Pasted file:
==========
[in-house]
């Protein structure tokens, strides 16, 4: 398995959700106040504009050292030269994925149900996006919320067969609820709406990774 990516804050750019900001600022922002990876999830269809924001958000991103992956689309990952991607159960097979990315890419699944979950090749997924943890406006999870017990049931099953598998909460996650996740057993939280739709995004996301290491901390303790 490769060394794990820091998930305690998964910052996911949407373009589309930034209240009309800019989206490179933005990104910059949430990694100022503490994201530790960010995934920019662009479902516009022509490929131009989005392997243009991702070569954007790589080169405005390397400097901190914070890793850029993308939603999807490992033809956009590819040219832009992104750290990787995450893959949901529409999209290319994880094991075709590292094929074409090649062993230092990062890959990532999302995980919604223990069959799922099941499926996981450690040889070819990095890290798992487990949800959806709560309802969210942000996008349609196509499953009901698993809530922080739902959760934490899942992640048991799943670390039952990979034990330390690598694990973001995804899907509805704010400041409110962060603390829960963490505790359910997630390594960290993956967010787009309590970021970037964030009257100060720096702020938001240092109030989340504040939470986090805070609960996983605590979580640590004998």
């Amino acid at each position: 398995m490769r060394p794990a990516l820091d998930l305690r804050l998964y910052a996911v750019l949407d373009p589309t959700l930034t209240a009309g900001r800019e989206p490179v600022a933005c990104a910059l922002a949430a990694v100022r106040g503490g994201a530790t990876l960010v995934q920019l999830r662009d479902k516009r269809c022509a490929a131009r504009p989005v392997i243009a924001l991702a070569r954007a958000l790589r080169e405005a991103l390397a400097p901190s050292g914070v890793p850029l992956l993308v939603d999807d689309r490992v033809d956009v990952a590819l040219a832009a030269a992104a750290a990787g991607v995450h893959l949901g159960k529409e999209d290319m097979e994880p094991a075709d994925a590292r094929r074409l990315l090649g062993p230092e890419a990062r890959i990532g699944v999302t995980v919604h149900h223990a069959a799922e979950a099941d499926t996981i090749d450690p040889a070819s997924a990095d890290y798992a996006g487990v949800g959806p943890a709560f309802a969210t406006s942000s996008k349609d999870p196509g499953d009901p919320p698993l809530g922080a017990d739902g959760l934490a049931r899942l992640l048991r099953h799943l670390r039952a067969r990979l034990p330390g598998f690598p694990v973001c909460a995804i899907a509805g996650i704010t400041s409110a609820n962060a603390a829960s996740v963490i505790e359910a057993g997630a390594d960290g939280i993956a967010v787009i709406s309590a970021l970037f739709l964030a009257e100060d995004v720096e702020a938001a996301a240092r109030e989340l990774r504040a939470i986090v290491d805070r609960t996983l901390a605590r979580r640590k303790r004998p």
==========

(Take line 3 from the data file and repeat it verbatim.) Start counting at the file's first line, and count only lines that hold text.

């Amino acid at each position: 398995m490769r060394p794990a990516l820091d998930l305690r804050l998964y910052a996911v750019l949407d373009p589309t959700l930034t209240a009309g900001r800019e989206p490179v600022a933005c990104a910059l922002a949430a990694v100022r106040g503490g994201a530790t990876l960010v995934q920019l999830r662009d479902k516009r269809c022509a490929a131009r504009p989005v392997i243009a924001l991702a070569r954007a958000l790589r080169e405005a991103l390397a400097p901190s050292g914070v890793p850029l992956l993308v939603d999807d689309r490992v033809d956009v990952a590819l040219a832009a030269a992104a750290a990787g991607v995450h893959l949901g159960k529409e999209d290319m097979e994880p094991a075709d994925a590292r094929r074409l990315l090649g062993p230092e890419a990062r890959i990532g699944v999302t995980v919604h149900h223990a069959a799922e979950a099941d499926t996981i090749d450690p040889a070819s997924a990095d890290y798992a996006g487990v949800g959806p943890a709560f309802a969210t406006s942000s996008k349609d999870p196509g499953d009901p919320p698993l809530g922080a017990d739902g959760l934490a049931r899942l992640l048991r099953h799943l670390r039952a067969r990979l034990p330390g598998f690598p694990v973001c909460a995804i899907a509805g996650i704010t400041s409110a609820n962060a603390a829960s996740v963490i505790e359910a057993g997630a390594d960290g939280i993956a967010v787009i709406s309590a970021l970037f739709l964030a009257e100060d995004v720096e702020a938001a996301a240092r109030e989340l990774r504040a939470i986090v290491d805070r609960t996983l901390a605590r979580r640590k303790r004998p």